It's also important to realize that capacity is not the same as competence. Competence is a legal term, and competence must be determined by a judge. (People found incompetent must then have a guardian.)

In general, our experience is that families tend to assume that those with mild to moderate dementia have more capacity to make decisions than they actually do. There are many reasons for this:

  • For one, it's the default position to think of the adults in our lives as competent, functioning people. As the person with dementia loses the ability to consider how choices affect others, they may make decisions we see as wildly selfish or stubborn. The possibility of dementia may not occur to families or may be realized rather late.
  • Another reason we may give too much credit to the decision making of those with dementia is that most people have a strong desire to respect others' independence. This makes us reluctant to "rock the boat" by challenging decisions we disagree with. A diagnosis of dementia sometimes intensifies this tendency: Both the patient and the family cling to what they perceive as remaining abilities to reassure themselves that things haven't changed so much -- causing them to downplay the very real disabilities taking place.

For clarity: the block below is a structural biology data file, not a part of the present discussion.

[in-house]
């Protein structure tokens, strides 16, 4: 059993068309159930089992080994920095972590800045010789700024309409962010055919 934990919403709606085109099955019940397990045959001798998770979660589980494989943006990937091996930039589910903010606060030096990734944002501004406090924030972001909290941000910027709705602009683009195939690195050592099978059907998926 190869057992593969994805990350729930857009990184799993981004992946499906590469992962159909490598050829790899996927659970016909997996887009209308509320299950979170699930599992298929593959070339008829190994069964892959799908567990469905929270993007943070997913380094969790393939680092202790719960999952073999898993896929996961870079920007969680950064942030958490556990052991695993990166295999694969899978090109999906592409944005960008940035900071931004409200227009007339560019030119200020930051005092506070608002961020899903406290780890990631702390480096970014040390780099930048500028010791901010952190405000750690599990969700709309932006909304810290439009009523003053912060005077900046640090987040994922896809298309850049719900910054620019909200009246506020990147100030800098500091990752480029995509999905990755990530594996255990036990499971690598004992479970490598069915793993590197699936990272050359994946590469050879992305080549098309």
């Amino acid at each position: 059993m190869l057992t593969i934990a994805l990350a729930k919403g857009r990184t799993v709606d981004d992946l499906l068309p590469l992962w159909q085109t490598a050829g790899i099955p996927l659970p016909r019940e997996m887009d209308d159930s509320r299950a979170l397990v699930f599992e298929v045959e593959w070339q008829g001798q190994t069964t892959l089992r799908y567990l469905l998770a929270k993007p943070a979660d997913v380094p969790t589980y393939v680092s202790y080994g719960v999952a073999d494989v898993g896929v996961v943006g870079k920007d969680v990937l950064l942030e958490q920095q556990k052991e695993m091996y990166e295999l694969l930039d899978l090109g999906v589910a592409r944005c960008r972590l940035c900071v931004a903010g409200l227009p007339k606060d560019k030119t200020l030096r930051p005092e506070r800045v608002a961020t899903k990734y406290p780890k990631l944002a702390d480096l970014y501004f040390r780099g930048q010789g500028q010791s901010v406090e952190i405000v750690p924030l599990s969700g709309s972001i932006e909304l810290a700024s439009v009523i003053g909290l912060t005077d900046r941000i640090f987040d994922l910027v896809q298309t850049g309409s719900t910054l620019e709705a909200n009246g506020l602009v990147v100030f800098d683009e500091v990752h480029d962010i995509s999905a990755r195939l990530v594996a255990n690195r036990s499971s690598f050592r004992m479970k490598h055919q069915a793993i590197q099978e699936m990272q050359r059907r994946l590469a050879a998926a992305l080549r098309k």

• Finally, relationships carry deeply rooted patterns; families often go along with a parent's or a spouse's wishes on autopilot, regardless of the reality of the situation, because Mom or a partner has always been the strong authority figure to heed.

At heart, questions like, "Should Bill keep driving?" are really, "Is Bill capable of making the decision to drive?" The question, "Should I take over the checkbook?" is more helpfully framed as, "Is Mom still capable of deciding whether she should manage the checkbook?" (which would require her to understand the risks of doing so).

More about how to make difficult decisions when your loved one's mental capacity is failing

Step 2: Determine whether the person has capacity to make the decision.

How much capacity a person with dementia has tends to correlate to the stage of dementia. In early dementia, people may retain an ability to appear thoughtful and polite and say things that sound familiar, so listeners often assume a capacity whether it's there or not. As the disease progresses, lack of capacity grows more obvious.

To begin to determine capacity, listen to the person's opinion, but also try to assess whether he or she is able to support these conclusions in a reasonable way.

In a nonjudgmental, nonemotional tone, ask your loved one how he or she feels about the issue at hand and how he or she arrived at the decision. Ask the person to explain the reasoning: "Do you think you should drive?" "Yes." "Are you concerned about that latest fender bender? Did you notice how you got lost going to church last week?"